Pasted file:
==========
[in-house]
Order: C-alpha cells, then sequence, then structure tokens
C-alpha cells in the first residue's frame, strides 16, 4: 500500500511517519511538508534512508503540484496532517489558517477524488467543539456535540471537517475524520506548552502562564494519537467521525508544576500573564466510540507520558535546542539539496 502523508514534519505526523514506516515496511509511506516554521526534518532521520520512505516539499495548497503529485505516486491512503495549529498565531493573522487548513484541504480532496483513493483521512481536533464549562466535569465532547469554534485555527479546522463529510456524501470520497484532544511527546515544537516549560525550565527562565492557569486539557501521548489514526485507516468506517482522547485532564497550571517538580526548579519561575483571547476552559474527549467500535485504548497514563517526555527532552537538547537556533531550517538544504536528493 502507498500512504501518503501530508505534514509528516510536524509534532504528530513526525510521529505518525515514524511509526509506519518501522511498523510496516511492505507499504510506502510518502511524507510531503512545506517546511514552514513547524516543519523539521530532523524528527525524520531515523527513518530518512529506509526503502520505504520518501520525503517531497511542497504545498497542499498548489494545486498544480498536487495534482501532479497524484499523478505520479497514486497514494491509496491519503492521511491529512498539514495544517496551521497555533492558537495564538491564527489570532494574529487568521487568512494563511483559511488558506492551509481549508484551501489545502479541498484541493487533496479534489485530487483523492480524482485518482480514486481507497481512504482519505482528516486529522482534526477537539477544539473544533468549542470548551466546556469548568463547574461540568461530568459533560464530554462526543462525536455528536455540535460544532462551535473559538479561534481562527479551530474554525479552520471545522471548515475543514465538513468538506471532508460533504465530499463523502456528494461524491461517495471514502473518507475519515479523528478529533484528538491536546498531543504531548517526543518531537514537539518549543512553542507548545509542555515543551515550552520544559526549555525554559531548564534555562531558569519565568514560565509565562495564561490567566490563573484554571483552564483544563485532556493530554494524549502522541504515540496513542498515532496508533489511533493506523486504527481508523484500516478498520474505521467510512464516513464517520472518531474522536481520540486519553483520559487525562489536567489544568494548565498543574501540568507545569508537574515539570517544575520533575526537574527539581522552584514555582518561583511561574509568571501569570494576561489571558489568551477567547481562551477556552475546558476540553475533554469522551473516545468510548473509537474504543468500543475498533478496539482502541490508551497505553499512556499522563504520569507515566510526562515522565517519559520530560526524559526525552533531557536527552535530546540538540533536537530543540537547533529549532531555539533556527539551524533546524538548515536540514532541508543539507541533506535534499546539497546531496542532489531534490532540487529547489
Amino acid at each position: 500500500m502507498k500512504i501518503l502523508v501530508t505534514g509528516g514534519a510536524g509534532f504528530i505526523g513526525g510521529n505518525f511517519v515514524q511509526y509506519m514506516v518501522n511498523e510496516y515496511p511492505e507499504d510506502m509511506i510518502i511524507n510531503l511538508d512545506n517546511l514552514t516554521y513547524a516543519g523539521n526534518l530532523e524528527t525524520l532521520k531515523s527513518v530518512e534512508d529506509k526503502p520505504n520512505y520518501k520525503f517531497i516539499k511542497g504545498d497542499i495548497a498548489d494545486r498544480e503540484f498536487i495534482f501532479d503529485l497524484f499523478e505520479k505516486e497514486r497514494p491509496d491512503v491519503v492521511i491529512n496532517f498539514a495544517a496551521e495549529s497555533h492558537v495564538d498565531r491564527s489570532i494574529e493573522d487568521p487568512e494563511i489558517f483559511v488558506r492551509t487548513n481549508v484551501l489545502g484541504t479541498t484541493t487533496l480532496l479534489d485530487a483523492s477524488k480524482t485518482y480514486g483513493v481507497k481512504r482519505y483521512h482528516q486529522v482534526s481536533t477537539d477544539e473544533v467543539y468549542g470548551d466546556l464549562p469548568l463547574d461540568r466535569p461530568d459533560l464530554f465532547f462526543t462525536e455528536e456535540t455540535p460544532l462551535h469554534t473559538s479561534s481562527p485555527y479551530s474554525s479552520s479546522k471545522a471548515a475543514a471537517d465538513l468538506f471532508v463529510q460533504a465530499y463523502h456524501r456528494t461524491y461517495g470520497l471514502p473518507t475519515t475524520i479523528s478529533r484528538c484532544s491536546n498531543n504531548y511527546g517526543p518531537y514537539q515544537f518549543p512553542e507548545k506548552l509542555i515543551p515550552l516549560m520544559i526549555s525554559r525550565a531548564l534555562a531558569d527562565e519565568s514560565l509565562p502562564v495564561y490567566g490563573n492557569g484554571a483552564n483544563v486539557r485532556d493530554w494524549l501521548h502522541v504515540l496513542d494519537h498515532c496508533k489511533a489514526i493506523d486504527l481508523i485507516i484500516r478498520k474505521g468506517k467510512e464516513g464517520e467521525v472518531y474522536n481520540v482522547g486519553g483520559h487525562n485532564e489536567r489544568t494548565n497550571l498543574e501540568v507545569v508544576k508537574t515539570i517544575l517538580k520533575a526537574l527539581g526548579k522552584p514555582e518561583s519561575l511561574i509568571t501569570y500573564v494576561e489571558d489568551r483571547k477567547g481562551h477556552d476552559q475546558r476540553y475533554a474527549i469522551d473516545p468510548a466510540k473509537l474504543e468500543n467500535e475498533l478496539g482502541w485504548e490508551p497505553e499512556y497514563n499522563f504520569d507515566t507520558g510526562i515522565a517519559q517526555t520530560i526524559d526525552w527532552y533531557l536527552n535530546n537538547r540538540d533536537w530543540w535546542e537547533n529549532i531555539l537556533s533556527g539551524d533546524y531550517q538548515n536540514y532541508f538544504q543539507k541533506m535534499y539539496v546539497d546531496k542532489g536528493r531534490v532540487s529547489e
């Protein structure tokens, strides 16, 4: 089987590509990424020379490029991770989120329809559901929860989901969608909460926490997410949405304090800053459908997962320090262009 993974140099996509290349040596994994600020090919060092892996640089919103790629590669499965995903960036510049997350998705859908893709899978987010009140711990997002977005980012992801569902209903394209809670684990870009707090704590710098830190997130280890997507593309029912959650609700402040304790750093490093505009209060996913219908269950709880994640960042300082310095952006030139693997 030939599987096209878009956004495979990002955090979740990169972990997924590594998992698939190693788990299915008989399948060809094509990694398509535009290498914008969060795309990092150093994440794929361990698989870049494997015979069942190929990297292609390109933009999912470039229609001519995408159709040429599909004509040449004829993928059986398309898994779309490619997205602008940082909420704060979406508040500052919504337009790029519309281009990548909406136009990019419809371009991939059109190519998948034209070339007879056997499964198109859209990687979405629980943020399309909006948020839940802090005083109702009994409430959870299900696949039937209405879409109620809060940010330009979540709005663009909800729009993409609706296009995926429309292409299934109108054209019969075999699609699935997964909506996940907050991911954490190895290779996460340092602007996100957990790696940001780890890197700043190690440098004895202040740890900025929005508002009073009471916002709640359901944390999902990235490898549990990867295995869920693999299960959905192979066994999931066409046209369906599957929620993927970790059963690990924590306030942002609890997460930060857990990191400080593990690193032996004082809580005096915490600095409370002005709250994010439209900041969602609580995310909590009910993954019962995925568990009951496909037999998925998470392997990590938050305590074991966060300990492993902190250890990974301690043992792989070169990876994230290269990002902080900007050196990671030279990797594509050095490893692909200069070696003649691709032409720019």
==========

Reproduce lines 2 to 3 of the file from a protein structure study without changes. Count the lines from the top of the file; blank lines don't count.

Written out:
Order: C-alpha cells, then sequence, then structure tokens
C-alpha cells in the first residue's frame, strides 16, 4: 500500500511517519511538508534512508503540484496532517489558517477524488467543539456535540471537517475524520506548552502562564494519537467521525508544576500573564466510540507520558535546542539539496 502523508514534519505526523514506516515496511509511506516554521526534518532521520520512505516539499495548497503529485505516486491512503495549529498565531493573522487548513484541504480532496483513493483521512481536533464549562466535569465532547469554534485555527479546522463529510456524501470520497484532544511527546515544537516549560525550565527562565492557569486539557501521548489514526485507516468506517482522547485532564497550571517538580526548579519561575483571547476552559474527549467500535485504548497514563517526555527532552537538547537556533531550517538544504536528493 502507498500512504501518503501530508505534514509528516510536524509534532504528530513526525510521529505518525515514524511509526509506519518501522511498523510496516511492505507499504510506502510518502511524507510531503512545506517546511514552514513547524516543519523539521530532523524528527525524520531515523527513518530518512529506509526503502520505504520518501520525503517531497511542497504545498497542499498548489494545486498544480498536487495534482501532479497524484499523478505520479497514486497514494491509496491519503492521511491529512498539514495544517496551521497555533492558537495564538491564527489570532494574529487568521487568512494563511483559511488558506492551509481549508484551501489545502479541498484541493487533496479534489485530487483523492480524482485518482480514486481507497481512504482519505482528516486529522482534526477537539477544539473544533468549542470548551466546556469548568463547574461540568461530568459533560464530554462526543462525536455528536455540535460544532462551535473559538479561534481562527479551530474554525479552520471545522471548515475543514465538513468538506471532508460533504465530499463523502456528494461524491461517495471514502473518507475519515479523528478529533484528538491536546498531543504531548517526543518531537514537539518549543512553542507548545509542555515543551515550552520544559526549555525554559531548564534555562531558569519565568514560565509565562495564561490567566490563573484554571483552564483544563485532556493530554494524549502522541504515540496513542498515532496508533489511533493506523486504527481508523484500516478498520474505521467510512464516513464517520472518531474522536481520540486519553483520559487525562489536567489544568494548565498543574501540568507545569508537574515539570517544575520533575526537574527539581522552584514555582518561583511561574509568571501569570494576561489571558489568551477567547481562551477556552475546558476540553475533554469522551473516545468510548473509537474504543468500543475498533478496539482502541490508551497505553499512556499522563504520569507515566510526562515522565517519559520530560526524559526525552533531557536527552535530546540538540533536537530543540537547533529549532531555539533556527539551524533546524538548515536540514532541508543539507541533506535534499546539497546531496542532489531534490532540487529547489